States scramble to update "ballot selfie" laws ahead of election day
Given all the reasons to be despondent this election, it's hard not to be cheered up by the words "ballot selfie."
Specifically, it's diffictult not to enjoy the spectacle of state legislators scrambling to catch up with the reality that, next week, millions of young voters will likely want to snap photos from the polling booth.
The issue gained even greater prominence when Tennessee voter and favorte son Justin Timberlake posted a ballot selfie in Shelby County and encouraged fans to do the same. Several newspaper outlets declared that Timberlake "faces jail" for his post after County officials said they were investigating. Shortly aftwerwards, the County decided to drop the investigation and the world resumed turning on its axis.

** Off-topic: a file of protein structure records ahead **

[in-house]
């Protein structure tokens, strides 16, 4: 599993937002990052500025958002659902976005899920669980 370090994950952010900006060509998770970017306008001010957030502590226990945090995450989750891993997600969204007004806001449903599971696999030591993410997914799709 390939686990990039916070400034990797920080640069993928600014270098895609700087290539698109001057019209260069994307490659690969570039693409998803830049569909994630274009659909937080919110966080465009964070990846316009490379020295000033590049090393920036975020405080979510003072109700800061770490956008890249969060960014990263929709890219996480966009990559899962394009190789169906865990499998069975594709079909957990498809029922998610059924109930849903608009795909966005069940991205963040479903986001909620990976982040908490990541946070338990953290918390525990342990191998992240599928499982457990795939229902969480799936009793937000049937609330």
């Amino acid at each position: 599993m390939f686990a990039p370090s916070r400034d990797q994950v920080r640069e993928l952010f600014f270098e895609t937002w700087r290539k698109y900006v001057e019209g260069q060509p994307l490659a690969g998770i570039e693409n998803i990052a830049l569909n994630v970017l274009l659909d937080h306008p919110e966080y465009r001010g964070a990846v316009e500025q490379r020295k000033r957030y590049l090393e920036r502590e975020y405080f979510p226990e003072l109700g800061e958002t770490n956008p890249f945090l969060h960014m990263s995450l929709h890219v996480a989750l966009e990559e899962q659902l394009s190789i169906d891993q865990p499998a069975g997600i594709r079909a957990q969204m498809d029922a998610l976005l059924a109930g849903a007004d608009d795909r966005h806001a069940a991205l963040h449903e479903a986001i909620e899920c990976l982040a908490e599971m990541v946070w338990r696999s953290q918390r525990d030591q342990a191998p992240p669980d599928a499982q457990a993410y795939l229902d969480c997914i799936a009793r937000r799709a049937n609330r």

In case you were wondering (of course you were wondering), in California -- home to Twitter, Instagram et al -- it remains technically illegal to post a ballot selfie. As the Washington Post explains, the state recently passed a law legalizing photography of ballots, but the change in law won't come into effect until after election day. But, again according to the Post, the state says it has no plans to enforce the lame duck law between now and then. So disrupt away! (Or move to Utah where ballot selfies are legal, but where it remains illegal to fish while on horseback.)